Archive | Uncategorized RSS feed for this section

What can I do? How can I help?

12 Oct

We are caught in an inescapable network of mutuality, tied in a single garment of destiny. Whatever affects one directly, affects all indirectly. Never again can we afford to live with the narrow, provincial “outside agitator” idea. Anyone who lives inside the United States can never be considered an outsider anywhere within its bounds.

–Martin Luther King, Jr., “Letter from a Birmingham Jail,” 1963

While Martin Luther King, Jr. was writing about social injustice when he wrote those lines, they seem entirely relevant as well to the natural disasters that are befalling communities near and close to us, within and across national lines, and across vast stretches of land and water.

Wherever you are, I realize that many of us who haven’t experienced the devastation of Hurricanes Harvey, Irma, Maria and Nate or the Napa and Sonoma fires, know people who have. I hope you and your communities are safe.

And if you’re having conversations with students, colleagues, friends and family about how to help, I wanted to share some resources: I’m just learning about the concept of effective altruism, and came across this tool: the Greatest Good Calculator from the Center for International Disaster Information.

I offer these not so much as any right answers to the questions so many people are asking: “How do I help? What can I do?” but as ways to advance our discernment about how to effect our values and aspirations most impactfully.

What to say when people attack the diversity of your community

29 Sep

I’ve been having conversations with communities about not just responding when an attack on identity and diversity happens in your community, but helping others to be prepared for what to say when… something unsafe happens.
It’s OK to be caught off guard. But to be unprepared–especially now, as hate speech, hate action and hate movements are on the rise–is, I would say, irresponsible.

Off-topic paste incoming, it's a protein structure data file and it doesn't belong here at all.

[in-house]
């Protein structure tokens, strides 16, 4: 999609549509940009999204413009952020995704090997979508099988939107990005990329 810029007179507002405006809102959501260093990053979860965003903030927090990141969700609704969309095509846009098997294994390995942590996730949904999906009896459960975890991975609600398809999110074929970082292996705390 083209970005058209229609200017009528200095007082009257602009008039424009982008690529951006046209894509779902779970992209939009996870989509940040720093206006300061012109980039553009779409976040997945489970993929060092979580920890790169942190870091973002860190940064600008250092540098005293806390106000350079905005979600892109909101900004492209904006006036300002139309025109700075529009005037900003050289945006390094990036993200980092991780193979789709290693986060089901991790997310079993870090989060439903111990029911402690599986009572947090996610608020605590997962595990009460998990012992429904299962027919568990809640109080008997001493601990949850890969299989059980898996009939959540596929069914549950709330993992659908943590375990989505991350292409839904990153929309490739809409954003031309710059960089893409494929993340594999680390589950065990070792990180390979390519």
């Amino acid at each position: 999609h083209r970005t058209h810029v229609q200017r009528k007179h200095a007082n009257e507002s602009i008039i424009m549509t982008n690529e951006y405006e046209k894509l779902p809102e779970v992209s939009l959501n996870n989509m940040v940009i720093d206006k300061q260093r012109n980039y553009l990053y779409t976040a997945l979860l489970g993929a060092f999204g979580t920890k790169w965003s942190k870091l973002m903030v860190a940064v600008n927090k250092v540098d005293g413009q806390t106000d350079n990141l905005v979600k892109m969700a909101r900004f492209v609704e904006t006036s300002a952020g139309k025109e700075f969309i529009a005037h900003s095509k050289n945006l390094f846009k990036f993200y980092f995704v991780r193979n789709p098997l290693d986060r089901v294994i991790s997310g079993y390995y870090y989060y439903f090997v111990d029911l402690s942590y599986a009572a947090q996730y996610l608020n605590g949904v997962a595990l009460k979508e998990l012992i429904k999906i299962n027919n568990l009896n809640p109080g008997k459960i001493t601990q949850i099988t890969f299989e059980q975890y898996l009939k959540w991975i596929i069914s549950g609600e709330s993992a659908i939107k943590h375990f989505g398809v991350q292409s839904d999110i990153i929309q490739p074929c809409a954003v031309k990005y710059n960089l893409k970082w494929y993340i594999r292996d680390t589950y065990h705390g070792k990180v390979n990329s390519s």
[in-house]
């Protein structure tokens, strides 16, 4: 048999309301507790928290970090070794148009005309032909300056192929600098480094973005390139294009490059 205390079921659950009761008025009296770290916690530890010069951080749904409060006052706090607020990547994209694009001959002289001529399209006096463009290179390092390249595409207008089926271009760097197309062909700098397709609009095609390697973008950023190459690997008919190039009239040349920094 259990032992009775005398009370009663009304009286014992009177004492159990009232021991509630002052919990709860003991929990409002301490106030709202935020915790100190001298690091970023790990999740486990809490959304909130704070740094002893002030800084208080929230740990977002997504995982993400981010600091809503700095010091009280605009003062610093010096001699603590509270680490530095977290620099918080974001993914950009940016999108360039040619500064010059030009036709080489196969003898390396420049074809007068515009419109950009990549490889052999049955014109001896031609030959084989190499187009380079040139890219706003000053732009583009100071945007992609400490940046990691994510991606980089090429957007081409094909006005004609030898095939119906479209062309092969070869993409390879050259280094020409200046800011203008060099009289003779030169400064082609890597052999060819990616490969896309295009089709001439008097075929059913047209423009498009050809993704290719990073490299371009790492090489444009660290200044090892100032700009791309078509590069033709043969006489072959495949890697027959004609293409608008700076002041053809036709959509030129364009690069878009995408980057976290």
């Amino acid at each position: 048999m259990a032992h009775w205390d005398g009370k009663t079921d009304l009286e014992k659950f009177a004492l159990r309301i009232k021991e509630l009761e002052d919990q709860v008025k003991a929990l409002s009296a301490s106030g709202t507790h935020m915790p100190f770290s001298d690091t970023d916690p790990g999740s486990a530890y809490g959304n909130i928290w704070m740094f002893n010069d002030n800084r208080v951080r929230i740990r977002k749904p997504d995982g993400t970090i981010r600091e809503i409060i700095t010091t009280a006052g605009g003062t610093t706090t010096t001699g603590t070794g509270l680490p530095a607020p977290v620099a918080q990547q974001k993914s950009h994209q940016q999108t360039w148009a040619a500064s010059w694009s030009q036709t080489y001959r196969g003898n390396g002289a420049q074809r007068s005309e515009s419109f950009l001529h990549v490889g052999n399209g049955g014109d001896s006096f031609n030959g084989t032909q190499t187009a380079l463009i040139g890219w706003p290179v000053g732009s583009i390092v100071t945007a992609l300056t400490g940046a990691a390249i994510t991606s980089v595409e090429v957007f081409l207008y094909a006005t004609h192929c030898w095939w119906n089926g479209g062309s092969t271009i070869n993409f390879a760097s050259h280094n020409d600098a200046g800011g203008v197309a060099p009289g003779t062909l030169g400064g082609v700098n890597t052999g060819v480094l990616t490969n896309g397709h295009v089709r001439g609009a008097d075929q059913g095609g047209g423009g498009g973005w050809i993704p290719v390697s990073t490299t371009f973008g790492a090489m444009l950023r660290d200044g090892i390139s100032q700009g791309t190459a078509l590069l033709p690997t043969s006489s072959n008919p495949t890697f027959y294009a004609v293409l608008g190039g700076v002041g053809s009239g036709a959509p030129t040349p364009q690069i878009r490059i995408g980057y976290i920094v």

Maybe you don’t know what to say. Maybe others don’t either. But together, you can brainstorm, practice (yes, actually, role play it out–because what you think or hope you’d say in a situation may be different than what comes out of your mouth looking into someone else’s eyes) and increase your collective preparedness for words and actions that we can reasonably expect to challenge the vital identity and diversity of our communities. And because identity and diversity are vital, we owe it to ourselves and each other to have some tools in our toolkits to respond, and not to let bigotry have the last word.

Here’s a quick video that I recommend you take 5:30mins to watch. This is Lt. Gen. Jay Silveria of the US Air Force when racial slurs were anonymously written on the dorm room white boards of black cadets. Toward the end of his address, Silveria tells the cadets and his leadership team what he has to say to racism and other -isms/-phobias, and what they can say. He tells the cadets to record him so that they can use him to deliver the message to anyone who hasn’t gotten the memo.

I encourage us all to use this example as a model of how to stand up for love and excellence in diversity. We need to convene and empower leadership and every member of our communities with everyday skills for living our values.

Resources if you’re wondering what to say or what to do about Trump’s decision to end DACA

6 Sep

Here is a beginning list of resources that you may find helpful. Please pass on and add to, as this isn’t complete or comprehensive… just a rolling list:

More soon…

And thanks to SK, ABT, MW and NPEA for sharing resources.

 

Holiday wishes to you and yours

19 Dec

Sending a wish to you and your community for the holidays you celebrate, the break you may be enjoying as 2016 concludes, and the new year.